Blogs-contributors, Dan Waeger — By on March 12, 2009 at 2:55 am

I remember sitting at the Livestrong conference this summer listening to Lance Armstrong relay a story about work going on around LAF’s Global Cancer Campaign. At one point, as he sat with Doug Ulman (LAF CEO) during meetings with top doctors & global dignitaries, Doug leaned over to Lance and said- “This is fun.” And Lance told the audience that his response was “It’s only fun if we win.”

Of course this is Lance Armstrong we’re talking about- 7 time champ of the Tour de France. From “Winning isn’t the only thing, it’s everything” (UCLA Bruins coach Russell “Red” Sanders & Vince Lombardi) to “If you ain’t first, you’re last” (Ricky Bobby), we are a culture obsessed with winners. And as one who is competitive, I’ve always gone along with the idea that victory is only achieved when you wipe the field with the other team.

But when Lance said that to the Livestrong audience, I remember thinking that judging victory in cancer solely by “winning” maybe worth another look. After all, many cancer survivors, like Dan, don’t see the ultimate victory in being cured. There are 100s of cancers, and to ask for a cure sets a high bar, and one that may be unrealistic in our lifetime. This is not a “one-size-fits -all” solution. Many cancer survivors would be ecstatic if their cancer could be managed as a chronic disease- like diabetes or AIDS. Or if genetic testing could even narrow down the treatment options so that they avoid toxic and crippling treatments as a cruel form of trial & error.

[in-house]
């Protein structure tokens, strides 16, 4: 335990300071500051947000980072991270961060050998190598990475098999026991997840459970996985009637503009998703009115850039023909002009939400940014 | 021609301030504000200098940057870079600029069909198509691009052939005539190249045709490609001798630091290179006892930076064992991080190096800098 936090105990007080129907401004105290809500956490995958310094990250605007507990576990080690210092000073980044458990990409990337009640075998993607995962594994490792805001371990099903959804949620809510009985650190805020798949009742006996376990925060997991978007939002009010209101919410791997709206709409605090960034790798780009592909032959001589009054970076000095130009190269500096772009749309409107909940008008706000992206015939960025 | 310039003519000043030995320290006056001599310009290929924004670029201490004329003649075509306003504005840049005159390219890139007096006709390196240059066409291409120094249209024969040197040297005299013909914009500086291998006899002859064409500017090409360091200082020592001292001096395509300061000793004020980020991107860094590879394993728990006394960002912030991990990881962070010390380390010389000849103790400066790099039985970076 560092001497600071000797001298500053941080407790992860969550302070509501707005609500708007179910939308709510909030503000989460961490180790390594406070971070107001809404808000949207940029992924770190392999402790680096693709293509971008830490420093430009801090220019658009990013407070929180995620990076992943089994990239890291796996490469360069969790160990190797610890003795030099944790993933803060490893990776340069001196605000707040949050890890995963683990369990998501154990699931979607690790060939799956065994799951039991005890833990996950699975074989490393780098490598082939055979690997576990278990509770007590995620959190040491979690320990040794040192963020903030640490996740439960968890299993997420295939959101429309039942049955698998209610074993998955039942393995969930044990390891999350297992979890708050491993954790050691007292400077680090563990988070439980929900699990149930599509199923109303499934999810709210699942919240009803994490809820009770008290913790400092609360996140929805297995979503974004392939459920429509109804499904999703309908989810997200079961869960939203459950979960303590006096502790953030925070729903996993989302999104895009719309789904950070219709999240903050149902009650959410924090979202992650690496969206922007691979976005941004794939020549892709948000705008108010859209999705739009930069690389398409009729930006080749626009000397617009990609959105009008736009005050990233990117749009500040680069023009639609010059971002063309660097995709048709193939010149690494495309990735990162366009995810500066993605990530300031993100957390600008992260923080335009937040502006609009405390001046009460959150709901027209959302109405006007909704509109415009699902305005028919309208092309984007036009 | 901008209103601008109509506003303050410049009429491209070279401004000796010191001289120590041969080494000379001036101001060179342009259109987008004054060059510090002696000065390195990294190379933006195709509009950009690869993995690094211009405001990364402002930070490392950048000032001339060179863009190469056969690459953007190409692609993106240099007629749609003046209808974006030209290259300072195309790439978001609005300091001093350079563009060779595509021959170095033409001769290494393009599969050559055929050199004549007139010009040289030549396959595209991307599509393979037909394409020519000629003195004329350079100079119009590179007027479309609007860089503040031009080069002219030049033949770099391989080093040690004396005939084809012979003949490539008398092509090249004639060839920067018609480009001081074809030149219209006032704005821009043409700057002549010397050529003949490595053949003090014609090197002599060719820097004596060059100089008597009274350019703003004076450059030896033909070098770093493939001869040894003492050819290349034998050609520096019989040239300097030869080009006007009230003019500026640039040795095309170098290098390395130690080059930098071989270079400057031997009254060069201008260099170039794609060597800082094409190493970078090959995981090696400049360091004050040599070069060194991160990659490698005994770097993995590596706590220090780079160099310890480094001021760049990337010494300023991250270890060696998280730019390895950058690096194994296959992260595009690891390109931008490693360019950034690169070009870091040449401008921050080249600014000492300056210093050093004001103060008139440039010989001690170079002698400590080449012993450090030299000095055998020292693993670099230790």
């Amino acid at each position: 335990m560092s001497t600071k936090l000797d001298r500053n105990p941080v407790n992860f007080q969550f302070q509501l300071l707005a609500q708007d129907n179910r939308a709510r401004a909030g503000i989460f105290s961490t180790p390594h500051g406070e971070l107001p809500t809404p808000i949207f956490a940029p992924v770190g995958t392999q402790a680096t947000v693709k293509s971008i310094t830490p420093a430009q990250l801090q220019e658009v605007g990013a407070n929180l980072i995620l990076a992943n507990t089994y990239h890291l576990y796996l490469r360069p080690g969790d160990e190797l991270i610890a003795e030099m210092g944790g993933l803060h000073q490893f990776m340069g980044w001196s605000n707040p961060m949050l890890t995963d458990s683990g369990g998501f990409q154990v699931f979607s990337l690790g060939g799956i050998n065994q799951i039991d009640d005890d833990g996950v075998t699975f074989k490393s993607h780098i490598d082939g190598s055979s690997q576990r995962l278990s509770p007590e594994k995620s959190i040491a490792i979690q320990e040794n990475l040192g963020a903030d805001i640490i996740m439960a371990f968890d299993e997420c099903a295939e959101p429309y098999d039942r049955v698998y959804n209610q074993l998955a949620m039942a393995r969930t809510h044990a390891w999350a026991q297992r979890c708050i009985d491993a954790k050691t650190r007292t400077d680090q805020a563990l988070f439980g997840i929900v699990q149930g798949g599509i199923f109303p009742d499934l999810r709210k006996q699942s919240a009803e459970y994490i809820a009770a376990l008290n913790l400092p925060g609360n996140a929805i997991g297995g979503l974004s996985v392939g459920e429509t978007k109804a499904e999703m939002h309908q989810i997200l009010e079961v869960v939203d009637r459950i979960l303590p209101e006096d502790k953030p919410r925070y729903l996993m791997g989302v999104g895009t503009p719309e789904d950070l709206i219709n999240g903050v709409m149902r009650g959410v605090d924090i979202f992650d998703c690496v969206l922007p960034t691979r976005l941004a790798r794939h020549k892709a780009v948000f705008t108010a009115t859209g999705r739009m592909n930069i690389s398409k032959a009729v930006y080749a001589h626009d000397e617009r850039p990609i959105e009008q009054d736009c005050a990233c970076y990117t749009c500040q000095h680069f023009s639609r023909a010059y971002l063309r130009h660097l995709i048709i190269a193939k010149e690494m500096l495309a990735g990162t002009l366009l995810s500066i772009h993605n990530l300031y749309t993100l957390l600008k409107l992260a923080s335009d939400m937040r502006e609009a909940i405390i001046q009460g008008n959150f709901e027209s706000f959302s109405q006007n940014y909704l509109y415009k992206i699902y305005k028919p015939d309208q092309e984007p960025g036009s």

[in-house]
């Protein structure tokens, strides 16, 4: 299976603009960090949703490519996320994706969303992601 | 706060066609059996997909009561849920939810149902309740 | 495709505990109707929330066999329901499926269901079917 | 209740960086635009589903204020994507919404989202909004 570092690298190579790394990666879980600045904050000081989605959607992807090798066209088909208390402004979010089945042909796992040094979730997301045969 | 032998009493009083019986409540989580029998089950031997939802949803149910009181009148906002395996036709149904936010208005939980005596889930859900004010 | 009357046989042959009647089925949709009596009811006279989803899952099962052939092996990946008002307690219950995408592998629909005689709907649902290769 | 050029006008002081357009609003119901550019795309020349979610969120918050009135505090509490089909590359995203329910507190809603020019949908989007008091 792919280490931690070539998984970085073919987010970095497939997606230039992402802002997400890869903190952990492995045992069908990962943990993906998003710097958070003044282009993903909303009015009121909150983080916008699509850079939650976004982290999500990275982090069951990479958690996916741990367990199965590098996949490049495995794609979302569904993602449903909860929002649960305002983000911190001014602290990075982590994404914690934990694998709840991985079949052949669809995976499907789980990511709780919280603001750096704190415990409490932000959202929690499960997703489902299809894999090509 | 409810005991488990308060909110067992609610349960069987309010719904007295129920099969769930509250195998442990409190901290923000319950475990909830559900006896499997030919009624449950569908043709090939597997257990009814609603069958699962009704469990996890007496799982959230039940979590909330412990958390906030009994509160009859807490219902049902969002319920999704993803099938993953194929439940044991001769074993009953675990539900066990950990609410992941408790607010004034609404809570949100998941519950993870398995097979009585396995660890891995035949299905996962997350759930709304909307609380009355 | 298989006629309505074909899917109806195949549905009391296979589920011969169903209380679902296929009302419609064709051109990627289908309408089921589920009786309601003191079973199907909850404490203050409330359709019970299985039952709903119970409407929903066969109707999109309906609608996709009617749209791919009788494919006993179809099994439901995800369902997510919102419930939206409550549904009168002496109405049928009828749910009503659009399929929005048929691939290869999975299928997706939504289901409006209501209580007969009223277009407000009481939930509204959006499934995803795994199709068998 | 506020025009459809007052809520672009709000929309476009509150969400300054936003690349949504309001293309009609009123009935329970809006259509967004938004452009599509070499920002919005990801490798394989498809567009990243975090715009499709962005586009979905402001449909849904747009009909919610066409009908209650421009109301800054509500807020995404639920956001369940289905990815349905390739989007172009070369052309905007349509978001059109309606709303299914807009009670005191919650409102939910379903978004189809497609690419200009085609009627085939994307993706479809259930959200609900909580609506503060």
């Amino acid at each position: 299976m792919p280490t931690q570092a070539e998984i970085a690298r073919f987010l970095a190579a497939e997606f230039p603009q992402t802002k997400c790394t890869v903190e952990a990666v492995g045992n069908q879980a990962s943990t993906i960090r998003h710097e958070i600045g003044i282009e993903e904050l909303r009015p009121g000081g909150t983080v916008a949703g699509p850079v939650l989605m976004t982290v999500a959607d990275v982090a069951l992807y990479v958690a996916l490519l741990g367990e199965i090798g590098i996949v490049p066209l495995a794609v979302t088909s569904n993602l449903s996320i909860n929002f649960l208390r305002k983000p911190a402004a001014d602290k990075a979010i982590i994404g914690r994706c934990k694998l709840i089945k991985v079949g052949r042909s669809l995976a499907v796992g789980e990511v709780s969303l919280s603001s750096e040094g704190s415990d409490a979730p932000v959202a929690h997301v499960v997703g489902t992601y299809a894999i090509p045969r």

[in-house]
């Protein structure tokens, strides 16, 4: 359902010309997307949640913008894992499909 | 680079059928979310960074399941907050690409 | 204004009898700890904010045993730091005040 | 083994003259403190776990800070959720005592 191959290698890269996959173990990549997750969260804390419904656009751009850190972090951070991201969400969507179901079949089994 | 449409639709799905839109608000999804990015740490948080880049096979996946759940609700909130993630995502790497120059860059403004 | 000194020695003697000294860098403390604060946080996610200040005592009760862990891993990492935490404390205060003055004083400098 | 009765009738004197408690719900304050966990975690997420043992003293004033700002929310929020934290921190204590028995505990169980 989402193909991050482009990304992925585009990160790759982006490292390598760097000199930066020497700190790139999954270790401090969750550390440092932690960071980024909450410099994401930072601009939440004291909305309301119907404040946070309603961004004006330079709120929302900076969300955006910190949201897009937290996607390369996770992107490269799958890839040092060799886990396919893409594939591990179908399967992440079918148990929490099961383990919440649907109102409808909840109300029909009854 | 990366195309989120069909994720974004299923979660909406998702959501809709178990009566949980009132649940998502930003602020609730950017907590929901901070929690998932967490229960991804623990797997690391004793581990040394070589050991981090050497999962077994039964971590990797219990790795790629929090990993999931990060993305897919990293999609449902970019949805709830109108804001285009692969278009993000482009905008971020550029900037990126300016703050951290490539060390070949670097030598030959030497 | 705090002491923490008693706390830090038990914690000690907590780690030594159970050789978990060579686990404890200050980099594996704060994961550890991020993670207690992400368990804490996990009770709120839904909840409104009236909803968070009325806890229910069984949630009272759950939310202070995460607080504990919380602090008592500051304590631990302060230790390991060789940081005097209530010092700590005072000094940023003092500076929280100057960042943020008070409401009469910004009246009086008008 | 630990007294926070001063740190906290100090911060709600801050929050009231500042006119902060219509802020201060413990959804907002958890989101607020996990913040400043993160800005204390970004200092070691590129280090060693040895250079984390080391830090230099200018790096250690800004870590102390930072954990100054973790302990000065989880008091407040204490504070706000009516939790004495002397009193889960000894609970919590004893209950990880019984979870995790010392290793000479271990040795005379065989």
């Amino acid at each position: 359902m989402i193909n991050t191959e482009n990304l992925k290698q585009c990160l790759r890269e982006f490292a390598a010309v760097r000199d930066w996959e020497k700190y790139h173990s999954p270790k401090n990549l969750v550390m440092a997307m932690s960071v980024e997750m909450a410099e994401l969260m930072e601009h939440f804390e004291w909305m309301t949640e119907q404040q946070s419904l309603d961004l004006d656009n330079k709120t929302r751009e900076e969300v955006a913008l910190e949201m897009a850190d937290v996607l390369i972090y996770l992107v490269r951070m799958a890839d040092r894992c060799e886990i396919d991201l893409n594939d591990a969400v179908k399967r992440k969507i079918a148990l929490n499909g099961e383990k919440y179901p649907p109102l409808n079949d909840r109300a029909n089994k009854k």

The day I heard Lance speak was about 3 weeks after we’d found out the Dan’s cancer had spread. I knew that even then, if Dan’s “win” could only be fun if he was cured, than we were in trouble. If he passed on from cancer, we would surely say that he “lost his battle”. But as many of you’ve pointed out, Dan’s story isn’t a straight win/lose scenario. There are more ways to win than just judging the score.

To prove my point, I went to the dictionary and looked up the word “win”. Of course, the first definition is “to finish first”, closely followed by “to gain victory”. Then it gets more to my (our) point here on this blog… here are more definitions of “win”….

1. “To succeed in reaching (a place, condition) by great effort”- such as a “place” like peace, acceptance or enlightenment… a “condition” like compassion or infectious advocacy

2. “To get by effort, competition or conquest”- such as getting through treatments and still living a normal life or making the effort to help others instead of yourself, and ending up with a foundation that will outlast you

3. “To gain (a prize or fame)”- such as having numerous articles written about your work and many friends to share your story which will continue to pay forward

4. “To gain (favor, love, consent) as by qualities or influence”- favor, love & consent gained in all areas of a life by merely staying true to who you are a person (and who you were before cancer)

5. “To gain the support of”- such as delivering speeches and having the audience listen to the message, whether the audience are high school students, corporate executives or cancer survivors

6. “To persuade to marry”- I don’t even need to say anything on this one! but quite true :)

So, I guess the story here fits the definition of winning in more ways than one. And I think Mr. Armstrong will agree as well, especially since he is riding this year to spread the cancer awareness on a global level, and that #8 would be gravy.

Babe- Waeger Will Win. You show us the way, and we will make sure we’ll continue the movement. And of course, we WILL have FUN above all else.

Please read the complete article and let us know what you think below.

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